School-leavers are attracted to high point courses because of the prestige factor
Why this is a myth (I think!)
My experience of talking to pupils at careers fairs over the years is that the opposite is the case. Youngsters tend to be reluctant to apply for courses that they think might be beyond their reach. Their thinking seems to be that it would be a waste to put down a course as their first preference if they have little chance of making the grade.
The only way to settle this whole argument would be for the institutions to release their first preference data and, if they did, I am pretty confident that the number of first preferences for low intake courses of any description will not be much greater than the total number of places available and so these courses will account for a very small proportion of the total number of first preferences in the system. We need to stop obsessing about these so-called niche courses and think more about the fact that all sorts of stakeholders are ‘encouraging’ school-leavers to adopt a herd mentality (the real source of heat in the system) by choosing careers purely on the basis of the job opportunities that they might provide.
Increased third level participation rates are due to parental snobbery
Why this is a myth
Just look at the environment in which students make choices about their career. They are bombarded with advice about the supposed skills shortage in STEM, about how we are currently training students for jobs that don’t even exist yet, about how the average school leaver can be expected to change career umpteen times during their lifetime etc. etc. Meanwhile, education experts and the folk at organisations like the World Economic forum talk incessantly about how crucial it will be for the employees of the future to be adaptable, emotionally intelligent critical thinkers, adept at solving complex problems using their 21st century skills!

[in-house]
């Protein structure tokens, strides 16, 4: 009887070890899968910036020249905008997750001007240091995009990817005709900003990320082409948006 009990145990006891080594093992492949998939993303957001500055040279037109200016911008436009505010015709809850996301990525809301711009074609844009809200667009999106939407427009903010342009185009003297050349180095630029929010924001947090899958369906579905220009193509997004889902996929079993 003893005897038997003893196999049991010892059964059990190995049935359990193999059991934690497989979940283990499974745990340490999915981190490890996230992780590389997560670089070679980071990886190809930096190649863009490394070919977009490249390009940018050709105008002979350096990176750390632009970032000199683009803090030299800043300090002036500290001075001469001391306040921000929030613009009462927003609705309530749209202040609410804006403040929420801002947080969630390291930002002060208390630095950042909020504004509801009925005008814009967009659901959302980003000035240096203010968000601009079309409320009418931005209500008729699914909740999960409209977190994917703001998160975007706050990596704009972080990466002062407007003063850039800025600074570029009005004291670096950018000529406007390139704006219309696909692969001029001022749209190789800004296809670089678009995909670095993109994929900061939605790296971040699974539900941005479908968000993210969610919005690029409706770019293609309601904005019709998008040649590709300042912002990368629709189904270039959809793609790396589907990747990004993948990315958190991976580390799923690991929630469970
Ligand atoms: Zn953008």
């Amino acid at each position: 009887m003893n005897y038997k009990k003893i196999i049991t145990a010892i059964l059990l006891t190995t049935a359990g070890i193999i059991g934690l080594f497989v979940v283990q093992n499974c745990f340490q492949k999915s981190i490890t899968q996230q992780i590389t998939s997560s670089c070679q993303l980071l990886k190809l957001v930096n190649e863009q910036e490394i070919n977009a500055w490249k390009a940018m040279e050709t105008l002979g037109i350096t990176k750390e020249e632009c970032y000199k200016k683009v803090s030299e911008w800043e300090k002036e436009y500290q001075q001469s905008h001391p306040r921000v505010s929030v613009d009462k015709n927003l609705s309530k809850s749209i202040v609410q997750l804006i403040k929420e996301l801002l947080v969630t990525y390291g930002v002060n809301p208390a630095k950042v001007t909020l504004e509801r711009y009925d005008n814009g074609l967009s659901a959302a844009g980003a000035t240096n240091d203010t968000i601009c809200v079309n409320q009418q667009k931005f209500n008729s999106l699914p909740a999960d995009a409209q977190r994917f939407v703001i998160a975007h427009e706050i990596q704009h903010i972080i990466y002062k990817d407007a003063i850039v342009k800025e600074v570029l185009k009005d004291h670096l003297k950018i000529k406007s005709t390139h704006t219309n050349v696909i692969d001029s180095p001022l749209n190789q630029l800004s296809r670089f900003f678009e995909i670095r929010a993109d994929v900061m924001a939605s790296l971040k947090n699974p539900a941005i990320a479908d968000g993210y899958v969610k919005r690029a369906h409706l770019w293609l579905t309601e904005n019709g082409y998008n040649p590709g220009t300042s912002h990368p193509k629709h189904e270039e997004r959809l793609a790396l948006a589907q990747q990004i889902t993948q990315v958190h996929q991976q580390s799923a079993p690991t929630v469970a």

So what is a young person and their parents to think other than that third level education is essential if you want to survive in the workplace of the future?
Of course, things have become even more confusing in recent years as increasing numbers of middle class commentators suggest that other people’s children take up apprenticeships, the complete opposite of the whole jobs that don’t exist concept. Who’d be a school-leaver?
CAO points don’t matter
Why this is a myth
As I followed the Leaving Cert coverage on social media last week, it struck me just how many people were tweeting in an attempt to reassure youngsters that the Leaving Cert “doesn’t define them”. (The worst are the celebrity types who did badly at school and who boast about how well things turned out for them.) Where exactly are all these people who supposedly “define” school-leavers on the basis of their CAO points score? I’ve never met anyone who thinks that CAO points are the measure of a person. But getting a high CAO points score opens doors and gives young people the fastest route to their career of choice. Furthermore, those of us in the third level sector, while believing that the Leaving is a reasonable measure of overall academic ability, also realise that it is not a very good predictor of individual performance at third level. All sorts of other factors come in to play when a person makes the transition from second level to third level. But ask any third level lecturer if they would prefer a class of 500-pointers over a class of 350-pointers and the vast majority will opt for the former. And they do so because a class of the former will have a much better dynamic, one where there will be a good work ethic and where the majority of students will have high expectations of themselves. But we don’t make any judgement about the students as human beings and we never have.